The “The Borghese Family and Antiquity” exhibition that is beginning at the Galleria Borghese – the sixth in the Ten Major Exhibitions series – differs from all the previous ones, and in many ways constitutes an event of exceptional historical significance.
Thanks to the extraordinary cooperation of the Louvre Museum, for the first time since 1807, when the collection of ancient art was sold by Camillio Boghese to Napoleon Bonapart, the rooms of the villa are once gain hosting several of the most celebrated masterpieces of what was one of the most famous archaeological collections in Rome. .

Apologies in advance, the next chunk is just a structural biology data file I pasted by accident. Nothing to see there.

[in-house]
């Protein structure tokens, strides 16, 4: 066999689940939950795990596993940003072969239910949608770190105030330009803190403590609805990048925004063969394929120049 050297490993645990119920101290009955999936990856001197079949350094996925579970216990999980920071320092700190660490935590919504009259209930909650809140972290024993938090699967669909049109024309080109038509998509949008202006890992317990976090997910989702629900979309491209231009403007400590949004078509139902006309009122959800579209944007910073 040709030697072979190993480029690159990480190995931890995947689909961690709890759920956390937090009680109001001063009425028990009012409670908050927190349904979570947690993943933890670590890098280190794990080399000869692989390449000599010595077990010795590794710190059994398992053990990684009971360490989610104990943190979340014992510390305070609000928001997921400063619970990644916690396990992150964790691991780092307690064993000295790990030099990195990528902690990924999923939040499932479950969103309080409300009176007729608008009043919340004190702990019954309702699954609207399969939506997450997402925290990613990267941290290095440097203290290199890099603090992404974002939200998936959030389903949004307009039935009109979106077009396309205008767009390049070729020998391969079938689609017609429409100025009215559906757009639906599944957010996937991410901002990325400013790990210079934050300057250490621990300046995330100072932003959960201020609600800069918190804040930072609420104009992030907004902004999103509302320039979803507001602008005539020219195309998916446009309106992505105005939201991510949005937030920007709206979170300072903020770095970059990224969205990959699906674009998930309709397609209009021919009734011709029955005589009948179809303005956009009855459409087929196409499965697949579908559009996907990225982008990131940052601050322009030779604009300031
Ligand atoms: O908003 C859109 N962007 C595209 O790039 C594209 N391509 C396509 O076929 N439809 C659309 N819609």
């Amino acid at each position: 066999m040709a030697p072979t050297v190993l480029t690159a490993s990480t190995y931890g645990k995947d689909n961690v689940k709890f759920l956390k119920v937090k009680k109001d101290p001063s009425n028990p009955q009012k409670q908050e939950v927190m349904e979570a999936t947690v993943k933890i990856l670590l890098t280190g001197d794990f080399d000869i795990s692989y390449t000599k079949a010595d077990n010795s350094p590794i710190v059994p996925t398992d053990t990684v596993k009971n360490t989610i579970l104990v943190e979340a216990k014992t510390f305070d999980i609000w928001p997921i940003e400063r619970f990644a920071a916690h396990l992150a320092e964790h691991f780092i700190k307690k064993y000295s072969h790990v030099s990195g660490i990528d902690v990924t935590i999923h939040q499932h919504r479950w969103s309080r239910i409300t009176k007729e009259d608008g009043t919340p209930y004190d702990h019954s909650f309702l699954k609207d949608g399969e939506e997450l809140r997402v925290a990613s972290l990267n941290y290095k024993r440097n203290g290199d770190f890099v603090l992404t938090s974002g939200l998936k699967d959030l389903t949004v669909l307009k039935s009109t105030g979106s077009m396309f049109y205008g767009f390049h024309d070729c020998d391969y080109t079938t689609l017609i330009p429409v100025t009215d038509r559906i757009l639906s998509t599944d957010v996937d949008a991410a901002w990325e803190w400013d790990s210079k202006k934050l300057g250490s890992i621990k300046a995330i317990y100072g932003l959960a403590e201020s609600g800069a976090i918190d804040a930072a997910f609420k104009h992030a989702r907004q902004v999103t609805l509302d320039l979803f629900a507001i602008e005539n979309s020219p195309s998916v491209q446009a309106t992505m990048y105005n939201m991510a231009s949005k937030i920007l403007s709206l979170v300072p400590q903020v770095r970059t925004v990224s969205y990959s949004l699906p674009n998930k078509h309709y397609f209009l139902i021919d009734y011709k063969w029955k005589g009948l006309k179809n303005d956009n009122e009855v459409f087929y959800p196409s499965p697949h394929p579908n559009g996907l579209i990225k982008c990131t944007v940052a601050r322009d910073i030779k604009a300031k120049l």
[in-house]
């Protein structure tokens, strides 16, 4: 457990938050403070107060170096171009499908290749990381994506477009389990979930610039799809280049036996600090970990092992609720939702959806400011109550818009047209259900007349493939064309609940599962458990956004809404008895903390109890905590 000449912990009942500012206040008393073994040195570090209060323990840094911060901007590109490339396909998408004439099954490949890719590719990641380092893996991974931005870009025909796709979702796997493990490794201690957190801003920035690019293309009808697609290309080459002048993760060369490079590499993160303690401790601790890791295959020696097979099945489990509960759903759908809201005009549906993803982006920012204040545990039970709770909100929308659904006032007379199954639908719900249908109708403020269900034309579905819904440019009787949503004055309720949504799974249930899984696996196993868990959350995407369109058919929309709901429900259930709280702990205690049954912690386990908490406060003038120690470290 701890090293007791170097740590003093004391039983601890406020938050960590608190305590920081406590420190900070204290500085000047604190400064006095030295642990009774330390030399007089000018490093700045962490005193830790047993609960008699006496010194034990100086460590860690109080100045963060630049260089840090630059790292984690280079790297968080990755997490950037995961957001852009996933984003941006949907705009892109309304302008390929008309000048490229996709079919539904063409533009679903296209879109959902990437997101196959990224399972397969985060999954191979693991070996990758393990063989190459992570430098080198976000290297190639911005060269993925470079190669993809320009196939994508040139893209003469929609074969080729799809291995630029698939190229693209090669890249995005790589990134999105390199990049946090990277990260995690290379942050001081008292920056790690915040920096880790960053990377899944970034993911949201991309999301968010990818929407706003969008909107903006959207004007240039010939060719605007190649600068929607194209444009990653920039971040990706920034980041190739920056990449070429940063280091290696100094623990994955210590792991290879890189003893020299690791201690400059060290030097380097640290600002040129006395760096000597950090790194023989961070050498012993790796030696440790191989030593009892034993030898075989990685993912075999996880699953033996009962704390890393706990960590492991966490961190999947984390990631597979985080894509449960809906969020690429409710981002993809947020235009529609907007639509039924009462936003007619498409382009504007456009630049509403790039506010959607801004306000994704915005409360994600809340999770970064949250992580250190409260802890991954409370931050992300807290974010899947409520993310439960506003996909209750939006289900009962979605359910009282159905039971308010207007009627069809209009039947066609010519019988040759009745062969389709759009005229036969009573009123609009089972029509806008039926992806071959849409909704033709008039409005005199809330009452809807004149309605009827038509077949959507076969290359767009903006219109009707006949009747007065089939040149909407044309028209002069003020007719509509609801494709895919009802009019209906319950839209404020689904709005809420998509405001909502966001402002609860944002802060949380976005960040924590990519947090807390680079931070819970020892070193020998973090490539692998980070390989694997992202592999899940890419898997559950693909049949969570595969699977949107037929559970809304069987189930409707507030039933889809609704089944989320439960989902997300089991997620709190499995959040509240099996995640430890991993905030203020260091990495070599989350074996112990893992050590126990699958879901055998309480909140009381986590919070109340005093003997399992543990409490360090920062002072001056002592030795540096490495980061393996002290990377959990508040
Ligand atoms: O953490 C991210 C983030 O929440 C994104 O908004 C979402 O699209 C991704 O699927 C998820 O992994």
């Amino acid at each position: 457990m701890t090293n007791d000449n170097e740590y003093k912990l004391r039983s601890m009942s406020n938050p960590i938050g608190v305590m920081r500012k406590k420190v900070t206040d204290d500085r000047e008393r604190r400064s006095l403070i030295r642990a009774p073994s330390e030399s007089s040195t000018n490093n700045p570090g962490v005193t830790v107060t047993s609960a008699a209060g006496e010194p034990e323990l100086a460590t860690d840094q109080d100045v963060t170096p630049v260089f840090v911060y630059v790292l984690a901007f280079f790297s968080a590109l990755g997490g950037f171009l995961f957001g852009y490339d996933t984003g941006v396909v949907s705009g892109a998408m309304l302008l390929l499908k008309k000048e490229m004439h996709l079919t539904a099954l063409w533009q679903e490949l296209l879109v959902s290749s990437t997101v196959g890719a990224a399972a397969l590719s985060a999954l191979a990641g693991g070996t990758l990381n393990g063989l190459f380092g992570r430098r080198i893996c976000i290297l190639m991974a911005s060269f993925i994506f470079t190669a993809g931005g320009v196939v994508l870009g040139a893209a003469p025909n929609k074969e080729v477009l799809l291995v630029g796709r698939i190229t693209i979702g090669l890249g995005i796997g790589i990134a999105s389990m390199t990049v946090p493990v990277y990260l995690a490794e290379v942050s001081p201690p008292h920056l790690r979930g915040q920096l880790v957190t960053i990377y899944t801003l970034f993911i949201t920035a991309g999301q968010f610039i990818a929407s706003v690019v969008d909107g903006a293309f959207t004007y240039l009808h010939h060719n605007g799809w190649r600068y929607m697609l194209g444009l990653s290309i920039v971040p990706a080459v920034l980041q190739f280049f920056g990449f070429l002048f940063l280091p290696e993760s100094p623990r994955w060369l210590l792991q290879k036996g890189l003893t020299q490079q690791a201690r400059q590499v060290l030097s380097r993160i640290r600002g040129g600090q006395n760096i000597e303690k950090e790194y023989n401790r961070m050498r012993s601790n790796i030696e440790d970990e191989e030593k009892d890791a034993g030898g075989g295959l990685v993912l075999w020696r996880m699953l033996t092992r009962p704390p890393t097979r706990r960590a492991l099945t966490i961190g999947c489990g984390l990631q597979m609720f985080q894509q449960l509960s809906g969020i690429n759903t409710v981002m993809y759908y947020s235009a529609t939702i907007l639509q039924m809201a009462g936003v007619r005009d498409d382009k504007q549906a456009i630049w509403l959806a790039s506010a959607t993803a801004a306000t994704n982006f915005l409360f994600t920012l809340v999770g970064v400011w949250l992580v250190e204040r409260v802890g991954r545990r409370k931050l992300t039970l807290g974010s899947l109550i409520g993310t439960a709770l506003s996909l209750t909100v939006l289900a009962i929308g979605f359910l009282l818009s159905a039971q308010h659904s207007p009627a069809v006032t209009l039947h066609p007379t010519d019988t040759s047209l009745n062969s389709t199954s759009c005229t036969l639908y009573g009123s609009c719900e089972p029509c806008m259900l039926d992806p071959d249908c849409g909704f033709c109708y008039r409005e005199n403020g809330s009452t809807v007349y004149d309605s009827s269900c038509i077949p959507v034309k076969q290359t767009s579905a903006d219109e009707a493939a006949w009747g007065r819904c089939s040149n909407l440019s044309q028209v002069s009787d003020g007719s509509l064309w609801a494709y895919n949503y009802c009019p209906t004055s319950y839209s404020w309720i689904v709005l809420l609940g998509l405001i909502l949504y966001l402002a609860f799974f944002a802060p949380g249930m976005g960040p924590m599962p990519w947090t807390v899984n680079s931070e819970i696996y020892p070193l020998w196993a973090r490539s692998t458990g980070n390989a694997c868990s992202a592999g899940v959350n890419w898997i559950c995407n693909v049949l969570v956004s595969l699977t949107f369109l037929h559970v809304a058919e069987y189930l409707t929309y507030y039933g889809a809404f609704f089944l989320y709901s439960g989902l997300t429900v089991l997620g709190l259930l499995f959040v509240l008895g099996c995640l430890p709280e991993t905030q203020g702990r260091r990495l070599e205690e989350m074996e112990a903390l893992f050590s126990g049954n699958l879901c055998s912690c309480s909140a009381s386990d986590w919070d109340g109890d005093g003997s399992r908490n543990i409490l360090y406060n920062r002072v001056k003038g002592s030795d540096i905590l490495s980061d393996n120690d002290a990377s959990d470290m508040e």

The works are not simply “displayed”, but – according to the project conceived by Anna Coliva, Marina Minozzi, Jean‐Luc Martinez, and Marie‐Lou Fabréga‐Dubert, the curators – are presented as they were historically. The ground floor of the Museum, which still has the late-18th-century decoration commissioned by Marcantonio IV Borghese, is the magnificent context where the statues are arranged as described by Ennio Quirino Visconti in 1796. The rooms on the second floor of the villa, instead, host the evocative 17th-century juxtaposition of paintings and sculptures, in line with the taste of Cardinal Scipione Borghese, the founder of the collection and of the villa itself.